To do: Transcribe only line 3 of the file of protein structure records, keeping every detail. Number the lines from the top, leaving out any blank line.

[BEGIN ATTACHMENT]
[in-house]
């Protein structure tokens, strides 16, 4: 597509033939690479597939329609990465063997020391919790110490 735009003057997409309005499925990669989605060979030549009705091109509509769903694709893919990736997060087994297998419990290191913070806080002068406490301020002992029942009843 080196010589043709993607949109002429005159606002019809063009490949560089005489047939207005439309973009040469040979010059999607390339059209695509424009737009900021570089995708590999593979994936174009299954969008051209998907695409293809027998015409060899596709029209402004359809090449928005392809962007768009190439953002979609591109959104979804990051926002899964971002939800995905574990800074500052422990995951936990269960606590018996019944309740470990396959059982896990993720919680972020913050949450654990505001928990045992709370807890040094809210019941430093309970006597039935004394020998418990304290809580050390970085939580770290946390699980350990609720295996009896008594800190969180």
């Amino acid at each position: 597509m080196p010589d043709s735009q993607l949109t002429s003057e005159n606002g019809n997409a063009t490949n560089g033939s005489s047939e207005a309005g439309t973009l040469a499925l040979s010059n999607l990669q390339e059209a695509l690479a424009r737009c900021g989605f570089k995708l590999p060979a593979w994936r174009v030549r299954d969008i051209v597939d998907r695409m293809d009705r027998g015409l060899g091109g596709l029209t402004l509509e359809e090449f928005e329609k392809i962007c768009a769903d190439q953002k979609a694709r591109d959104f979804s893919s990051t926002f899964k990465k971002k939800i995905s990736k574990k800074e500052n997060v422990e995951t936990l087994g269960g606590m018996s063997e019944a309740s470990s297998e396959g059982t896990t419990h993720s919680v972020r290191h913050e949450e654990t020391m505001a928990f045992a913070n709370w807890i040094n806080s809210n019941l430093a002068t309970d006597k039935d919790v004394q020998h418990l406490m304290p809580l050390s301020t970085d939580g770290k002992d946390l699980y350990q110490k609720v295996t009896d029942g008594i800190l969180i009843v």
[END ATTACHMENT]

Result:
């Amino acid at each position: 597509m080196p010589d043709s735009q993607l949109t002429s003057e005159n606002g019809n997409a063009t490949n560089g033939s005489s047939e207005a309005g439309t973009l040469a499925l040979s010059n999607l990669q390339e059209a695509l690479a424009r737009c900021g989605f570089k995708l590999p060979a593979w994936r174009v030549r299954d969008i051209v597939d998907r695409m293809d009705r027998g015409l060899g091109g596709l029209t402004l509509e359809e090449f928005e329609k392809i962007c768009a769903d190439q953002k979609a694709r591109d959104f979804s893919s990051t926002f899964k990465k971002k939800i995905s990736k574990k800074e500052n997060v422990e995951t936990l087994g269960g606590m018996s063997e019944a309740s470990s297998e396959g059982t896990t419990h993720s919680v972020r290191h913050e949450e654990t020391m505001a928990f045992a913070n709370w807890i040094n806080s809210n019941l430093a002068t309970d006597k039935d919790v004394q020998h418990l406490m304290p809580l050390s301020t970085d939580g770290k002992d946390l699980y350990q110490k609720v295996t009896d029942g008594i800190l969180i009843v």